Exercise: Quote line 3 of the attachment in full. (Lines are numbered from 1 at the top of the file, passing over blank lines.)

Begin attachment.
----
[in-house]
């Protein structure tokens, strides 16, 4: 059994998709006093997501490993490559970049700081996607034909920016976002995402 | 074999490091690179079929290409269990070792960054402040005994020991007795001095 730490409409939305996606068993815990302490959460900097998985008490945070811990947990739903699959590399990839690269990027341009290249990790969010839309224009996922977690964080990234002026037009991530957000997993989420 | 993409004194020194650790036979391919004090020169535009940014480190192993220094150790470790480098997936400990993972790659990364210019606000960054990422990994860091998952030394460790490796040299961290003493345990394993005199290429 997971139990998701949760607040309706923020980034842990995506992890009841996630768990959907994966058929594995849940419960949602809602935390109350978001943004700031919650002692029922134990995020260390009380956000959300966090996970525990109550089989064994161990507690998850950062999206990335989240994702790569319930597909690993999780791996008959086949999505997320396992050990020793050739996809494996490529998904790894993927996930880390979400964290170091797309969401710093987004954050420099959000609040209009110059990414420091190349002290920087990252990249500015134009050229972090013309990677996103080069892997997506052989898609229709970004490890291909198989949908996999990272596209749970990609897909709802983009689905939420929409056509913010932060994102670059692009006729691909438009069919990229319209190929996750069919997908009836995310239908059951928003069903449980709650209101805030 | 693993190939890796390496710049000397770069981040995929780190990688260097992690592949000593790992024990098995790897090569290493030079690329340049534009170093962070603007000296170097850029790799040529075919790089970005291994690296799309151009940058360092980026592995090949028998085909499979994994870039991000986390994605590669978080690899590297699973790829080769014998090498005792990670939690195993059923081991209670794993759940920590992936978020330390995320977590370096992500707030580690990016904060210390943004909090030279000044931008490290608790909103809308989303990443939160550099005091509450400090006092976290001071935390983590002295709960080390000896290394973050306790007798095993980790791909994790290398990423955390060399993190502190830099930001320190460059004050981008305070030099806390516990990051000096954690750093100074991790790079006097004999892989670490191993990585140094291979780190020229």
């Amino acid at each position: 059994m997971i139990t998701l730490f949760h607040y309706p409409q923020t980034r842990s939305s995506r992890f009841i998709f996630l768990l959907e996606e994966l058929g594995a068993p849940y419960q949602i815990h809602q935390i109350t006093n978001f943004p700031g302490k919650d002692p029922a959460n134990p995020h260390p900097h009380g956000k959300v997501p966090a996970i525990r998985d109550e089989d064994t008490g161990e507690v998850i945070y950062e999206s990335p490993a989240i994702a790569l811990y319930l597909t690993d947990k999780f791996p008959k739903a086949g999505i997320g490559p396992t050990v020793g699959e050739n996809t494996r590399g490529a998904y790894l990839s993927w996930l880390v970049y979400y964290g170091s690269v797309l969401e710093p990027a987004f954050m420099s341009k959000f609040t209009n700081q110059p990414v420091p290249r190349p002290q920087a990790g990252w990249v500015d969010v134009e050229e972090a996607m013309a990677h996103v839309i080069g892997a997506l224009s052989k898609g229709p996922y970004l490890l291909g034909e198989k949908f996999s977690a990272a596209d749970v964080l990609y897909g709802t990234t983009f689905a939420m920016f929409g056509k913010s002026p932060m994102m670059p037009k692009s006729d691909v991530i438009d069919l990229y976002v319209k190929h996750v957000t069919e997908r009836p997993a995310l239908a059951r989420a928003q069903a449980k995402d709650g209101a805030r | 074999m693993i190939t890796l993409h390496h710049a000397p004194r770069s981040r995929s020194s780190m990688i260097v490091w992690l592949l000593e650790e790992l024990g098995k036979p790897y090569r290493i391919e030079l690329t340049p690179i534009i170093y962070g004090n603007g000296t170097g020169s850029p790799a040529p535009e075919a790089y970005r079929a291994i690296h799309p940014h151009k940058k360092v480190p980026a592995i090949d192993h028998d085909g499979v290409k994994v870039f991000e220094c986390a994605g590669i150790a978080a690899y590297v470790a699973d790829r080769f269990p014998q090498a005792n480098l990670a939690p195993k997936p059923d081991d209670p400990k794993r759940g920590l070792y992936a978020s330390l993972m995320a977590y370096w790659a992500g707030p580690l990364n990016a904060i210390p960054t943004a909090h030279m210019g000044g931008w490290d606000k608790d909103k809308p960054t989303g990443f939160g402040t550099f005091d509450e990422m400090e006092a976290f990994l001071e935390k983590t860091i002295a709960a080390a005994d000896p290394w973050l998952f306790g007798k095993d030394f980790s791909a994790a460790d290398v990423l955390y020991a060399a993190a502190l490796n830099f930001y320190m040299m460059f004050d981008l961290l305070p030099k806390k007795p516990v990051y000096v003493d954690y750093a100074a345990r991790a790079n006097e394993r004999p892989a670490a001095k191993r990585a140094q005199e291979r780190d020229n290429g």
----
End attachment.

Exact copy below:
């Amino acid at each position: 059994m997971i139990t998701l730490f949760h607040y309706p409409q923020t980034r842990s939305s995506r992890f009841i998709f996630l768990l959907e996606e994966l058929g594995a068993p849940y419960q949602i815990h809602q935390i109350t006093n978001f943004p700031g302490k919650d002692p029922a959460n134990p995020h260390p900097h009380g956000k959300v997501p966090a996970i525990r998985d109550e089989d064994t008490g161990e507690v998850i945070y950062e999206s990335p490993a989240i994702a790569l811990y319930l597909t690993d947990k999780f791996p008959k739903a086949g999505i997320g490559p396992t050990v020793g699959e050739n996809t494996r590399g490529a998904y790894l990839s993927w996930l880390v970049y979400y964290g170091s690269v797309l969401e710093p990027a987004f954050m420099s341009k959000f609040t209009n700081q110059p990414v420091p290249r190349p002290q920087a990790g990252w990249v500015d969010v134009e050229e972090a996607m013309a990677h996103v839309i080069g892997a997506l224009s052989k898609g229709p996922y970004l490890l291909g034909e198989k949908f996999s977690a990272a596209d749970v964080l990609y897909g709802t990234t983009f689905a939420m920016f929409g056509k913010s002026p932060m994102m670059p037009k692009s006729d691909v991530i438009d069919l990229y976002v319209k190929h996750v957000t069919e997908r009836p997993a995310l239908a059951r989420a928003q069903a449980k995402d709650g209101a805030r | 074999m693993i190939t890796l993409h390496h710049a000397p004194r770069s981040r995929s020194s780190m990688i260097v490091w992690l592949l000593e650790e790992l024990g098995k036979p790897y090569r290493i391919e030079l690329t340049p690179i534009i170093y962070g004090n603007g000296t170097g020169s850029p790799a040529p535009e075919a790089y970005r079929a291994i690296h799309p940014h151009k940058k360092v480190p980026a592995i090949d192993h028998d085909g499979v290409k994994v870039f991000e220094c986390a994605g590669i150790a978080a690899y590297v470790a699973d790829r080769f269990p014998q090498a005792n480098l990670a939690p195993k997936p059923d081991d209670p400990k794993r759940g920590l070792y992936a978020s330390l993972m995320a977590y370096w790659a992500g707030p580690l990364n990016a904060i210390p960054t943004a909090h030279m210019g000044g931008w490290d606000k608790d909103k809308p960054t989303g990443f939160g402040t550099f005091d509450e990422m400090e006092a976290f990994l001071e935390k983590t860091i002295a709960a080390a005994d000896p290394w973050l998952f306790g007798k095993d030394f980790s791909a994790a460790d290398v990423l955390y020991a060399a993190a502190l490796n830099f930001y320190m040299m460059f004050d981008l961290l305070p030099k806390k007795p516990v990051y000096v003493d954690y750093a100074a345990r991790a790079n006097e394993r004999p892989a670490a001095k191993r990585a140094q005199e291979r780190d020229n290429g």